What they're doing also focuses on the future, intertwining the lives of those living in Harlem with a pivotal time in history. The mural they're creating is a nod to Emory Douglas, the revolutionary artist of the Black Panther party. The kids met with Douglas and, using images from his work, designed a creation. It was a life-changing experience for the young people.
"Someone who actually lived that and actually made a difference, it was huge," artist Hanifa Hakim-El said. "You can imagine being there right with him."
The mural has three main themes: youth, family and one of Douglas' signature figures--the profile of a man surrounded by rays symbolizing an outpouring of knowledge.
"When he was producing his pieces in the Black Panther party, it was in the same spirit, very reflective of the feeling and emotions of the community he was feeling about civil rights and just the struggles that were going on of that day," said Ayeshah Wiltshire, with the Studio Museum.
The effort is a partnership between the New Museum, Studio Museum and Groundswell, and it highlights the fact that art can be used as a tool for social change.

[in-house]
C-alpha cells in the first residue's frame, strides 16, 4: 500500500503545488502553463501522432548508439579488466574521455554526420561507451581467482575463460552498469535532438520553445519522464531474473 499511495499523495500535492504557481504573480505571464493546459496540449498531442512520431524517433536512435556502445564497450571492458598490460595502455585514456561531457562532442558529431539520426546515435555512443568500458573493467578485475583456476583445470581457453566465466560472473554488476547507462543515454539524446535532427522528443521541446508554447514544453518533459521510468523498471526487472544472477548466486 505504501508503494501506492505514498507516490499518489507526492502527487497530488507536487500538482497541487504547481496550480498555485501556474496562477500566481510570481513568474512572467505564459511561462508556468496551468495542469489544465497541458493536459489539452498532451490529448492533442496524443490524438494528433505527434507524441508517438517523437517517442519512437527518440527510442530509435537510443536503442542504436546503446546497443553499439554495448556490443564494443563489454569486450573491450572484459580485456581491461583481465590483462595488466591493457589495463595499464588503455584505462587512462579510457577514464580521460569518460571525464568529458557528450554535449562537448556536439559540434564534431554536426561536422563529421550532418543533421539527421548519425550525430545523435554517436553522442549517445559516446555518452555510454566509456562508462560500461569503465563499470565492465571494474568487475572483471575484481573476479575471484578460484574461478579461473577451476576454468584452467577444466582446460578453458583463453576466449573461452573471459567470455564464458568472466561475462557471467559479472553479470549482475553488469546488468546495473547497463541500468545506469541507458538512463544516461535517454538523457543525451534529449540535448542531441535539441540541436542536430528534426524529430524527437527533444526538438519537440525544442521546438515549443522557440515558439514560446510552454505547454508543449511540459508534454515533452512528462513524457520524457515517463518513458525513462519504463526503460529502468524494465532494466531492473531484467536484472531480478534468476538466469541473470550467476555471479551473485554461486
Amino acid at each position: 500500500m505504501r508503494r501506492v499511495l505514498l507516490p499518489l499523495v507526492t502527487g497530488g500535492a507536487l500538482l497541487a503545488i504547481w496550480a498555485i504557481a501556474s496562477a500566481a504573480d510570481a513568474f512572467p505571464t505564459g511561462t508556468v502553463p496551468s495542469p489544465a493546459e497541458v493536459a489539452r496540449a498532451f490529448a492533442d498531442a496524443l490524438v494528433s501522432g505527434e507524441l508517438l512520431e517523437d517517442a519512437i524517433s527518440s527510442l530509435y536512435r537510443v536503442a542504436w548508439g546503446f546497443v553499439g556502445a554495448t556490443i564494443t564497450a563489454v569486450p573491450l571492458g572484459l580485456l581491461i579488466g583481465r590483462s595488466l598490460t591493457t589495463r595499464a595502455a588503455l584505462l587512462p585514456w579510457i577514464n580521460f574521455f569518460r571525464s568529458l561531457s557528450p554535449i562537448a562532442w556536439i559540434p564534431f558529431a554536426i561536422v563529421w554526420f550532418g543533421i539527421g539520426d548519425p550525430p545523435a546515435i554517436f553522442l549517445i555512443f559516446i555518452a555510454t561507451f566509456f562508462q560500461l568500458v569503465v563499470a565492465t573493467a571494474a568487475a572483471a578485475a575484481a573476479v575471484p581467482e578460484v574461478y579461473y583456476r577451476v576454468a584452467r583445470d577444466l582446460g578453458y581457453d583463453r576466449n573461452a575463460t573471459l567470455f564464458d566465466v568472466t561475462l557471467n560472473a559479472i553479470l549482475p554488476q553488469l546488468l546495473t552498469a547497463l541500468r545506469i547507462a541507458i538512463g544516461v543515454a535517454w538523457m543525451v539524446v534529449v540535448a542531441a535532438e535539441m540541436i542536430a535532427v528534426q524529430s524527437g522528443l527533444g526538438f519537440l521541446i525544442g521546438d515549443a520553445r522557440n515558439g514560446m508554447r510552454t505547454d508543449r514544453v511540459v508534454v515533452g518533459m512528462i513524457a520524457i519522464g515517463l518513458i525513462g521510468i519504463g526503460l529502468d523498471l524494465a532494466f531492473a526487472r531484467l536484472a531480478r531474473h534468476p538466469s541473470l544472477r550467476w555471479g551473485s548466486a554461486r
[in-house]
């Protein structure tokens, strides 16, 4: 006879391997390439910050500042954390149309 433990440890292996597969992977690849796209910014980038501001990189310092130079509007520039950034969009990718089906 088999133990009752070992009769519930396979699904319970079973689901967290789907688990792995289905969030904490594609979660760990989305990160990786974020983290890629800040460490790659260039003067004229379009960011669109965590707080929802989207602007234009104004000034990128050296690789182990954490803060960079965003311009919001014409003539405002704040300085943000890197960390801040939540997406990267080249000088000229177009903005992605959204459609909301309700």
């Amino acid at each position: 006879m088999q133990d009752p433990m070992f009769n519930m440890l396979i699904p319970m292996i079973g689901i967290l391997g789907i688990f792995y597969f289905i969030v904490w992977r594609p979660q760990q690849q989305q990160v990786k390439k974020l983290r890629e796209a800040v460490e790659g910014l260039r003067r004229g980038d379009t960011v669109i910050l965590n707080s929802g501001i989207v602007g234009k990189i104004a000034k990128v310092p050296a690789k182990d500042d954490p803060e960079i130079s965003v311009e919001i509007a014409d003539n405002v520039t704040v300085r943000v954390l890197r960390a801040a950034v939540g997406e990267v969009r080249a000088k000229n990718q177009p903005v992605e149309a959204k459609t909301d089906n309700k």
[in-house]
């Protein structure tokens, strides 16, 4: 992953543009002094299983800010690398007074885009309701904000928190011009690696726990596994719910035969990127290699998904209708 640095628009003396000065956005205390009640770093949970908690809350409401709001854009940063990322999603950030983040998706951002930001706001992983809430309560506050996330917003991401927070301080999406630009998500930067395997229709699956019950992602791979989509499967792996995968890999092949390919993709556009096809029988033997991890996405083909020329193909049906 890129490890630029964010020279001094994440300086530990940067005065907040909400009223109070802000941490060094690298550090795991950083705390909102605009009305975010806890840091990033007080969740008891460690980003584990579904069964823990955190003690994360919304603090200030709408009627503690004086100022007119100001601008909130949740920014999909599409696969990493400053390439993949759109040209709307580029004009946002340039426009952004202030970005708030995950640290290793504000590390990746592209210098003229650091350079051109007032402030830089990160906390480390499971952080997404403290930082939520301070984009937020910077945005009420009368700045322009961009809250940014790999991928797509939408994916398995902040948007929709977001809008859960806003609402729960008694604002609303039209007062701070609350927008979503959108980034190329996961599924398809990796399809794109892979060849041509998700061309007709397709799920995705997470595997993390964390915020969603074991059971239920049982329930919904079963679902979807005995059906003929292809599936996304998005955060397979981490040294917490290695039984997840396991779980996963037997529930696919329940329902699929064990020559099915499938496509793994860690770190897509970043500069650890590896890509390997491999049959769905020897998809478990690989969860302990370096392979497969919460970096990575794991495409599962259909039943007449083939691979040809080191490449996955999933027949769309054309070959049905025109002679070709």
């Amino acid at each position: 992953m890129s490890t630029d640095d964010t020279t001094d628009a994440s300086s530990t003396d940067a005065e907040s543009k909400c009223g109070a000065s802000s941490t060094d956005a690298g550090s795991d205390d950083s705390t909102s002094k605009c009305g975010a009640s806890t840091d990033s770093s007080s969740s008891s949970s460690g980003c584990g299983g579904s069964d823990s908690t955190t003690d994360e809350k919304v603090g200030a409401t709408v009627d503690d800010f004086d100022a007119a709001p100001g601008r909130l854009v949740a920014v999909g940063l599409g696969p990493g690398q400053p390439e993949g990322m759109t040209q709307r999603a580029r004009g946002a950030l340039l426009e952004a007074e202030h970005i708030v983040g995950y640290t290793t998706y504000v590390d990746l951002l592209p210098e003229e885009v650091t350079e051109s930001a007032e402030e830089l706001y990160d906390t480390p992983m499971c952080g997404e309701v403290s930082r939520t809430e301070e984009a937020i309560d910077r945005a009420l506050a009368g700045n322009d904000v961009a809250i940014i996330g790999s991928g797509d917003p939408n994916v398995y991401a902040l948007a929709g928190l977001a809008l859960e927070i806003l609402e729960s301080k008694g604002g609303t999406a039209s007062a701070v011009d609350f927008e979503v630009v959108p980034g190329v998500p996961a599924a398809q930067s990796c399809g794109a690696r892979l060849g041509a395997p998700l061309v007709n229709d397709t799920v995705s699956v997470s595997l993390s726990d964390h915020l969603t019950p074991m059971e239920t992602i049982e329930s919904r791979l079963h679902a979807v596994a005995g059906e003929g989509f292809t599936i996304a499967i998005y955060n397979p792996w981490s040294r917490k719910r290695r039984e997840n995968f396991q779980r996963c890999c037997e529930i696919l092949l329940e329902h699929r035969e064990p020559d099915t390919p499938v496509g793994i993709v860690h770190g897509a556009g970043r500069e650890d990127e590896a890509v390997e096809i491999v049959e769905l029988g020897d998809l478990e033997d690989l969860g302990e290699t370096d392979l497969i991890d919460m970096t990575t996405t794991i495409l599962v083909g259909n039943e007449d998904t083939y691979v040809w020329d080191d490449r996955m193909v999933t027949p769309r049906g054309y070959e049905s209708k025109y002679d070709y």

"We're open to talking, we want you to stop and ask questions and the kids, it is a great opportunity for the kids to be engaged," said Amy Sananman, with Groundswell.
Douglas' images were just part of the equation. The kids also spent time talking to people in the neighborhood and incorporated their concerns and what mattered to them.
"Some of the same issues panthers were talking about are still relevant and think that's the connection the students made," said Cathleen Lewis, with the New Museum
Web produced by Maura Sweeney
NEW YORK AND TRI-STATE AREA NEWS